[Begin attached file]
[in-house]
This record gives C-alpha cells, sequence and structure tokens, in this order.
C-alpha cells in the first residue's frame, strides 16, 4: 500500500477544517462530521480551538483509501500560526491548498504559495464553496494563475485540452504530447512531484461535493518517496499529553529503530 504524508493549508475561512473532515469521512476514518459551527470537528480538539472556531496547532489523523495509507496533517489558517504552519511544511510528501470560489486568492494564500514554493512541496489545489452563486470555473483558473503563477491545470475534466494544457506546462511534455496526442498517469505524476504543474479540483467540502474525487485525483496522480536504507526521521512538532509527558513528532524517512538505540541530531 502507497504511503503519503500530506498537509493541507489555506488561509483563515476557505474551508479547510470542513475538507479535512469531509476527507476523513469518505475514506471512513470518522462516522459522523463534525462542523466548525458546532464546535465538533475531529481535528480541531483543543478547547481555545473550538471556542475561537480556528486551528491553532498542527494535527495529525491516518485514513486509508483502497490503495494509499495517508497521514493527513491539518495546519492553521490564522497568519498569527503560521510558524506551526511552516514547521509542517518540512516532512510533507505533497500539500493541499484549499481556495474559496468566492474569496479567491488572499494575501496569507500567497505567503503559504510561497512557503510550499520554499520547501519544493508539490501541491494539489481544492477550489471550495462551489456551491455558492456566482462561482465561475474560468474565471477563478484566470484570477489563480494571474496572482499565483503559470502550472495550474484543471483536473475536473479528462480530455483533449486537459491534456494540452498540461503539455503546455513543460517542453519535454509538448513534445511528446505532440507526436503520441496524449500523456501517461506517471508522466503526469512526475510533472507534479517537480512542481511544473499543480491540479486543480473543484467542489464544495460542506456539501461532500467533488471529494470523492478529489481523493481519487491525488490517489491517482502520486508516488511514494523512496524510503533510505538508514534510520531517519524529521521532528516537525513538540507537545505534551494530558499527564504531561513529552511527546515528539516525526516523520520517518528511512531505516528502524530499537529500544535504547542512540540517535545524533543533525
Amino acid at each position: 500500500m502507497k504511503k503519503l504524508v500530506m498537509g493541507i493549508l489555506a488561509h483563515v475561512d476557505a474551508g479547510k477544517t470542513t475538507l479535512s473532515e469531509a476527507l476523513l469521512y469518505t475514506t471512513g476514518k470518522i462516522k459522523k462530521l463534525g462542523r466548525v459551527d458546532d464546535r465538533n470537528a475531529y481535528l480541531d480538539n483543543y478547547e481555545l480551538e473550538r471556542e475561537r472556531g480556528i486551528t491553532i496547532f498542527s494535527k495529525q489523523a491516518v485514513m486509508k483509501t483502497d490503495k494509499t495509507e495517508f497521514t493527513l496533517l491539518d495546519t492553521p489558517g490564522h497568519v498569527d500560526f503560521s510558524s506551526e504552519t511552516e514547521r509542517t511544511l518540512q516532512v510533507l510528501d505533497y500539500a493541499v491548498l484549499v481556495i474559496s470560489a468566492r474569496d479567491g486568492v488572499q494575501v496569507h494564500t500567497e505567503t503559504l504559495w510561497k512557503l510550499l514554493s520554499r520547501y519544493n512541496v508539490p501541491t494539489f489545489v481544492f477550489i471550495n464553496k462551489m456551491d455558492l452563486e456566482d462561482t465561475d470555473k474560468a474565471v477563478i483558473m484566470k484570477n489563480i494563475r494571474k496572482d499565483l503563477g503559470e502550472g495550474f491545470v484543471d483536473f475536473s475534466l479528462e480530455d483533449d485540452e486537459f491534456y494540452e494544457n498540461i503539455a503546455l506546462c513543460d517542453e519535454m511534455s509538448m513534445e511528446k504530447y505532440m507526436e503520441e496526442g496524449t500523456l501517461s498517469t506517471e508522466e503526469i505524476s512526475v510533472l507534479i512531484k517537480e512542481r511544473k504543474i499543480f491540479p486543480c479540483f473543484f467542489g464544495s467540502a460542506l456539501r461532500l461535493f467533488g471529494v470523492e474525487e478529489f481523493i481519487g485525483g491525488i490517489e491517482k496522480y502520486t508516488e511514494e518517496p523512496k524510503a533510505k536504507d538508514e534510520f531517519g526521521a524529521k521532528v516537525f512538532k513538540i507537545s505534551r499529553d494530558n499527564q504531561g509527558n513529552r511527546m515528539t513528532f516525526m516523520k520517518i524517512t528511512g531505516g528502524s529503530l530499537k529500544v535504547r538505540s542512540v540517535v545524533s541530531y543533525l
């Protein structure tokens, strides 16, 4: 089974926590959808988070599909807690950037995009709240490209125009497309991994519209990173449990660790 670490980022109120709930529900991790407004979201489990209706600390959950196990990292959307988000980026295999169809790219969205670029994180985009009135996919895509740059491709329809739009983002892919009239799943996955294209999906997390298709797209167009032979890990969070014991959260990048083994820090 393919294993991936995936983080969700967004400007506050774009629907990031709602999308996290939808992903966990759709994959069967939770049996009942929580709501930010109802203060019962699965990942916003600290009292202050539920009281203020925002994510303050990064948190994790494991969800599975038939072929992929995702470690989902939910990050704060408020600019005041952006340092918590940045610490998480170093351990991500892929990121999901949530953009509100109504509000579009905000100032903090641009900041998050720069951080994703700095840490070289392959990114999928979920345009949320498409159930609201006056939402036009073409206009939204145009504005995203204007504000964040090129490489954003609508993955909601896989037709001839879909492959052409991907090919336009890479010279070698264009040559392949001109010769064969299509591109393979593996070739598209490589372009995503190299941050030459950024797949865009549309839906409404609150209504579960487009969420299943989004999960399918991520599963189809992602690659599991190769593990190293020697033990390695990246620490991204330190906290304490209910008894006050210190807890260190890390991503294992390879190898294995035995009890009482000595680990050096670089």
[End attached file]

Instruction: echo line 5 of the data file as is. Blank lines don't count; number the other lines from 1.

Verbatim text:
């Protein structure tokens, strides 16, 4: 089974926590959808988070599909807690950037995009709240490209125009497309991994519209990173449990660790 670490980022109120709930529900991790407004979201489990209706600390959950196990990292959307988000980026295999169809790219969205670029994180985009009135996919895509740059491709329809739009983002892919009239799943996955294209999906997390298709797209167009032979890990969070014991959260990048083994820090 393919294993991936995936983080969700967004400007506050774009629907990031709602999308996290939808992903966990759709994959069967939770049996009942929580709501930010109802203060019962699965990942916003600290009292202050539920009281203020925002994510303050990064948190994790494991969800599975038939072929992929995702470690989902939910990050704060408020600019005041952006340092918590940045610490998480170093351990991500892929990121999901949530953009509100109504509000579009905000100032903090641009900041998050720069951080994703700095840490070289392959990114999928979920345009949320498409159930609201006056939402036009073409206009939204145009504005995203204007504000964040090129490489954003609508993955909601896989037709001839879909492959052409991907090919336009890479010279070698264009040559392949001109010769064969299509591109393979593996070739598209490589372009995503190299941050030459950024797949865009549309839906409404609150209504579960487009969420299943989004999960399918991520599963189809992602690659599991190769593990190293020697033990390695990246620490991204330190906290304490209910008894006050210190807890260190890390991503294992390879190898294995035995009890009482000595680990050096670089």